Management of Multiple Sclerosis in the Breastfeeding Mother

Saneea Almas, Jesse Vance, Teresa Baker, Thomas Hale

Research output: Contribution to journalReview article

18 Scopus citations

Abstract

Multiple Sclerosis (MS) is an autoimmune neurological disease characterized by inflammation of the brain and spinal cord. Relapsing-Remitting MS is characterized by acute attacks followed by remission. Treatment is aimed at halting these attacks; therapy may last for months to years. Because MS disproportionately affects females and commonly begins during the childbearing years, clinicians treat pregnant or nursing MS patients. The intent of this review is to perform an in-depth analysis into the safety of drugs used in breastfeeding women with MS. This paper is composed of several drugs used in the treatment of MS and current research regarding their safety in breastfeeding including immunomodulators, immunosuppressants, monoclonal antibodies, corticosteroids, and drugs used for symptomatic treatment. Typically, some medications are large polar molecules which often do not pass into the milk in clinically relevant amounts. For this reason, interferon beta is likely safe for the infant when given to a breastfeeding mother. However, other drugs with particularly dangerous side effects may not be recommended. While treatment options are available and some data from clinical studies does exist, there continues to be a need for investigation and ongoing review of the medications used in breastfeeding mothers.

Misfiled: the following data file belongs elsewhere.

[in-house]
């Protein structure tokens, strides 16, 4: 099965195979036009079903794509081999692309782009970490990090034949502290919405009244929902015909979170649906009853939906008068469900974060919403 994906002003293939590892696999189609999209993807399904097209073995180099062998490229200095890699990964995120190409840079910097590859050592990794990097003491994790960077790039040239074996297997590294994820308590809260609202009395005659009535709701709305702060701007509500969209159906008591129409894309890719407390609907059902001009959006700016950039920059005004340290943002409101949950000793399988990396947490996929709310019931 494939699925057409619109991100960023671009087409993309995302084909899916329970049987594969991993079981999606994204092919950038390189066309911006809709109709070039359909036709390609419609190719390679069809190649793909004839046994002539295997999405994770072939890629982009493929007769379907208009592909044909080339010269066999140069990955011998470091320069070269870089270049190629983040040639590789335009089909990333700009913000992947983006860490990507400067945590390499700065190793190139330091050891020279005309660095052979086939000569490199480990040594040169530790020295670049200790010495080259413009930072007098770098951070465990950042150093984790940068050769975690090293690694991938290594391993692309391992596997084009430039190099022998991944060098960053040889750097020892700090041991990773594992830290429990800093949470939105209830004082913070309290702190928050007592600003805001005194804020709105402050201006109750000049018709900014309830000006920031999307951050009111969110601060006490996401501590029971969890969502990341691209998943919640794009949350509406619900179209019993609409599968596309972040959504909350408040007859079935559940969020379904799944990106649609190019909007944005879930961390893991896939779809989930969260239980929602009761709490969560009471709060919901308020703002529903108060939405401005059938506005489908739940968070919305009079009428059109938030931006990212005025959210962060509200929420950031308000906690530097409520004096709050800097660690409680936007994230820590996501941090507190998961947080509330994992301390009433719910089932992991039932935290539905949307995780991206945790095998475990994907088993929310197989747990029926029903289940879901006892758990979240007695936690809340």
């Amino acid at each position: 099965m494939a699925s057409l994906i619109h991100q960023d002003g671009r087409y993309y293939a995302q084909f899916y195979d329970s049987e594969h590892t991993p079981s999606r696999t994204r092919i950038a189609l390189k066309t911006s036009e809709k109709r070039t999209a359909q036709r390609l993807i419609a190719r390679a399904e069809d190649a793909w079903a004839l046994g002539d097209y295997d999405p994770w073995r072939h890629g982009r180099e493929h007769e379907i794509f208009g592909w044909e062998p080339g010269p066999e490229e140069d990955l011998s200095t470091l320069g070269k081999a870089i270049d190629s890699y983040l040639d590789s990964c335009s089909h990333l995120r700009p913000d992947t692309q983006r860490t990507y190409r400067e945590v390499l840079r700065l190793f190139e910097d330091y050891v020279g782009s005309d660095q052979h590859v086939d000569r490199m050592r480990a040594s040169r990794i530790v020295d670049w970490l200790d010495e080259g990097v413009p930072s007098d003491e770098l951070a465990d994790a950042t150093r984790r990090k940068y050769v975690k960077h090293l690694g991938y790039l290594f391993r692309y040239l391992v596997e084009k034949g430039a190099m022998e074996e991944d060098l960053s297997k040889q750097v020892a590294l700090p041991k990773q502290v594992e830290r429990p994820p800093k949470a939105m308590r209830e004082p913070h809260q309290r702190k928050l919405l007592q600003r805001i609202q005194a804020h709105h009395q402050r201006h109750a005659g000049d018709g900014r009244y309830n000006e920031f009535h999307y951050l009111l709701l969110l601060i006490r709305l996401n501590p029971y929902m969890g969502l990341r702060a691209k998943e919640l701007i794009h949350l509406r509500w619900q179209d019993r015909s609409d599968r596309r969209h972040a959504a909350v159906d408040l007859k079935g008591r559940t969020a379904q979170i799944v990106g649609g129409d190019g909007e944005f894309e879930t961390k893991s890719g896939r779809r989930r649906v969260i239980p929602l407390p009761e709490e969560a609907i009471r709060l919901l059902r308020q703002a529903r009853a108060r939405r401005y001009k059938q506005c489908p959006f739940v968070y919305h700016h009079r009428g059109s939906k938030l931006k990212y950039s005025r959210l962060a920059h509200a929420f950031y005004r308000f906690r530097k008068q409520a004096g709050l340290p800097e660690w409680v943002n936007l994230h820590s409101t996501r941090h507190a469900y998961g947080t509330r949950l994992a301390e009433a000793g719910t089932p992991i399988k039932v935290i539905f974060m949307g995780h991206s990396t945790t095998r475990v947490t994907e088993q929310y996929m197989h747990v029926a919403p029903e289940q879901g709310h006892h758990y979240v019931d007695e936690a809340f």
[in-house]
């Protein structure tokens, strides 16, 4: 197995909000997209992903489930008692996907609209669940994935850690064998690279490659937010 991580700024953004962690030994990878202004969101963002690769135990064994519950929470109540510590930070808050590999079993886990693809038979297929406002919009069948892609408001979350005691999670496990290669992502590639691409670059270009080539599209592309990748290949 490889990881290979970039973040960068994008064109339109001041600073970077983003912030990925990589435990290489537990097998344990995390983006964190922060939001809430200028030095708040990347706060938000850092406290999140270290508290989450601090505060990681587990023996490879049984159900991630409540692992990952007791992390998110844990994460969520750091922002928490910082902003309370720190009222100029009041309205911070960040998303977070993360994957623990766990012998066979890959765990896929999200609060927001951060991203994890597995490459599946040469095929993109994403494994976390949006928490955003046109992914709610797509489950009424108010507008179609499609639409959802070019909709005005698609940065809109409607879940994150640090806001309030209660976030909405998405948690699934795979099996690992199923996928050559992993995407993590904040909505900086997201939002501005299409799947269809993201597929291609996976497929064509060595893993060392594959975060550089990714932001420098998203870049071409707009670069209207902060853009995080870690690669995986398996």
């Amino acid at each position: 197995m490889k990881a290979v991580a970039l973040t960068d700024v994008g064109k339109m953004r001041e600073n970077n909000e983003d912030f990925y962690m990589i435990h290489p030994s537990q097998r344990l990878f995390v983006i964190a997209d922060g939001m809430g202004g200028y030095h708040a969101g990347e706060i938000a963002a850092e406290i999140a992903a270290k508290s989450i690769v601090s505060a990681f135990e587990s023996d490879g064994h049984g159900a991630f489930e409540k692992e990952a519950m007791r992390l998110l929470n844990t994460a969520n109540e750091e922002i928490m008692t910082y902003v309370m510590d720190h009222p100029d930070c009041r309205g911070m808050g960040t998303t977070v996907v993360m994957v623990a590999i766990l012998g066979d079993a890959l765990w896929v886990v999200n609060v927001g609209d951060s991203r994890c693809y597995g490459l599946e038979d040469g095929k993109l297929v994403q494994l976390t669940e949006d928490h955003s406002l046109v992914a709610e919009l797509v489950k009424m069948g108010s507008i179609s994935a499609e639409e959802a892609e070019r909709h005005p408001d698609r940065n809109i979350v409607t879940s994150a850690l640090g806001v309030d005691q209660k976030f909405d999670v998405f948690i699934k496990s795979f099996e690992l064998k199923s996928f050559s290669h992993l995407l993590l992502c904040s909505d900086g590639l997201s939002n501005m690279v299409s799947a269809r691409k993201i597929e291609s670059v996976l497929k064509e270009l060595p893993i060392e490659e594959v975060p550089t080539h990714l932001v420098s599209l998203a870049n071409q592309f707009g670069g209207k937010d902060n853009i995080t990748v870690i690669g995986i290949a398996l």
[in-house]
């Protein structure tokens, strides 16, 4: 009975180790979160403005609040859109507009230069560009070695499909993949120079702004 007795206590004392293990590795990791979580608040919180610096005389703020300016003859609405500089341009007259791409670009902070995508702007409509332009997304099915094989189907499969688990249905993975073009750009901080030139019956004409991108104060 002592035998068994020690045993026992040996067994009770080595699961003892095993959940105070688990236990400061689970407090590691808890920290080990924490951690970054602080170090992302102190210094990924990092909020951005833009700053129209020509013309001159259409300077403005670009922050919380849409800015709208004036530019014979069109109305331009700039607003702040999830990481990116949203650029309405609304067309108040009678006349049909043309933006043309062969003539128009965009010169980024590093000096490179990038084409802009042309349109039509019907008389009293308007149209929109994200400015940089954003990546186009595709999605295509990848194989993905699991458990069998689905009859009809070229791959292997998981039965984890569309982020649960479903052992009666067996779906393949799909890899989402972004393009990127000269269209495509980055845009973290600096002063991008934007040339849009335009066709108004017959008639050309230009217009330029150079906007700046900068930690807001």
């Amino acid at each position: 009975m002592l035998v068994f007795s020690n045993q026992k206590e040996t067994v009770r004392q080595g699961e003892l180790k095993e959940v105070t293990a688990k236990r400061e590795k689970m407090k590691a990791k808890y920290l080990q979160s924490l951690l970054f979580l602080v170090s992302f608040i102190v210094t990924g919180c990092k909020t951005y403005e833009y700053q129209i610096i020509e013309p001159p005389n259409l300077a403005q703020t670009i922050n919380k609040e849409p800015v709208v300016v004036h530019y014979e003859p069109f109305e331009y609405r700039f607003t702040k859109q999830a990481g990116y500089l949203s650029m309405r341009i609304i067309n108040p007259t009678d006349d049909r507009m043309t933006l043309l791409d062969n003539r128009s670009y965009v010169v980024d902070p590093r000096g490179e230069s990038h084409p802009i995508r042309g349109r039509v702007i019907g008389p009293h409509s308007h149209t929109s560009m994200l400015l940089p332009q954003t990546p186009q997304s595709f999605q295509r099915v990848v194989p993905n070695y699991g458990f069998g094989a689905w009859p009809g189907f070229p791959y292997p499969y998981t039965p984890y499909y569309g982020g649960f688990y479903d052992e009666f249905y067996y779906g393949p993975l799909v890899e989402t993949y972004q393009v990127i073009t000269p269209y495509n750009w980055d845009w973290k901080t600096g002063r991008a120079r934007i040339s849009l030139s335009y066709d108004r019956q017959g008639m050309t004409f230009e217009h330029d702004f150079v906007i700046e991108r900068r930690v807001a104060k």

Original languageEnglish (US)
Article number6527458
JournalMultiple Sclerosis International
Volume2016
DOIs
StatePublished - 2016
Externally publishedYes

ASJC Scopus subject areas

  • Clinical Neurology

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